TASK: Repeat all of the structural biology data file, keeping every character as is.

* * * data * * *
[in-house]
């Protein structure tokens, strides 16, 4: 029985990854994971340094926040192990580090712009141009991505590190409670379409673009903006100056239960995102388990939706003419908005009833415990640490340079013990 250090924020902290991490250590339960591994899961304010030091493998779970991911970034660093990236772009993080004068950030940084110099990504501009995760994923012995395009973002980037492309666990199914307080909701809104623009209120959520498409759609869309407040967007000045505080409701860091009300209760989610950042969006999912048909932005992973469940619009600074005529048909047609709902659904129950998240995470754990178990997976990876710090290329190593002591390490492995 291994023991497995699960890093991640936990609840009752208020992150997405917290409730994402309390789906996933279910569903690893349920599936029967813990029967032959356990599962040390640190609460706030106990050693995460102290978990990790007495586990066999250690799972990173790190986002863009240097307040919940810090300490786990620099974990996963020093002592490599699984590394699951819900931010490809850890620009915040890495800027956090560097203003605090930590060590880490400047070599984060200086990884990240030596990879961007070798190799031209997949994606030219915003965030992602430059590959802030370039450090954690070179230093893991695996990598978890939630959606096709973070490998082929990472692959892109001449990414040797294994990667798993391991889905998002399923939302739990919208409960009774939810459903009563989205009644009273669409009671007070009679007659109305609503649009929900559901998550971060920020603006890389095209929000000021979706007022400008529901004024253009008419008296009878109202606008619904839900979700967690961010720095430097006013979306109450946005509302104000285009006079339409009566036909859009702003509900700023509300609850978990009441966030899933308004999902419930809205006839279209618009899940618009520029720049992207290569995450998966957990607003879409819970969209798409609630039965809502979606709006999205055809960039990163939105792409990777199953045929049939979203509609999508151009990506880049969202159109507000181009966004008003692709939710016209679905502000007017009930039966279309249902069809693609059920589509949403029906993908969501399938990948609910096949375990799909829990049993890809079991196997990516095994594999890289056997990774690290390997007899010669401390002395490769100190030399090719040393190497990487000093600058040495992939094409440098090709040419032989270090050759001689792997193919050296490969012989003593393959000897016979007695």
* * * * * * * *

[in-house]
């Protein structure tokens, strides 16, 4: 029985990854994971340094926040192990580090712009141009991505590190409670379409673009903006100056239960995102388990939706003419908005009833415990640490340079013990 250090924020902290991490250590339960591994899961304010030091493998779970991911970034660093990236772009993080004068950030940084110099990504501009995760994923012995395009973002980037492309666990199914307080909701809104623009209120959520498409759609869309407040967007000045505080409701860091009300209760989610950042969006999912048909932005992973469940619009600074005529048909047609709902659904129950998240995470754990178990997976990876710090290329190593002591390490492995 291994023991497995699960890093991640936990609840009752208020992150997405917290409730994402309390789906996933279910569903690893349920599936029967813990029967032959356990599962040390640190609460706030106990050693995460102290978990990790007495586990066999250690799972990173790190986002863009240097307040919940810090300490786990620099974990996963020093002592490599699984590394699951819900931010490809850890620009915040890495800027956090560097203003605090930590060590880490400047070599984060200086990884990240030596990879961007070798190799031209997949994606030219915003965030992602430059590959802030370039450090954690070179230093893991695996990598978890939630959606096709973070490998082929990472692959892109001449990414040797294994990667798993391991889905998002399923939302739990919208409960009774939810459903009563989205009644009273669409009671007070009679007659109305609503649009929900559901998550971060920020603006890389095209929000000021979706007022400008529901004024253009008419008296009878109202606008619904839900979700967690961010720095430097006013979306109450946005509302104000285009006079339409009566036909859009702003509900700023509300609850978990009441966030899933308004999902419930809205006839279209618009899940618009520029720049992207290569995450998966957990607003879409819970969209798409609630039965809502979606709006999205055809960039990163939105792409990777199953045929049939979203509609999508151009990506880049969202159109507000181009966004008003692709939710016209679905502000007017009930039966279309249902069809693609059920589509949403029906993908969501399938990948609910096949375990799909829990049993890809079991196997990516095994594999890289056997990774690290390997007899010669401390002395490769100190030399090719040393190497990487000093600058040495992939094409440098090709040419032989270090050759001689792997193919050296490969012989003593393959000897016979007695």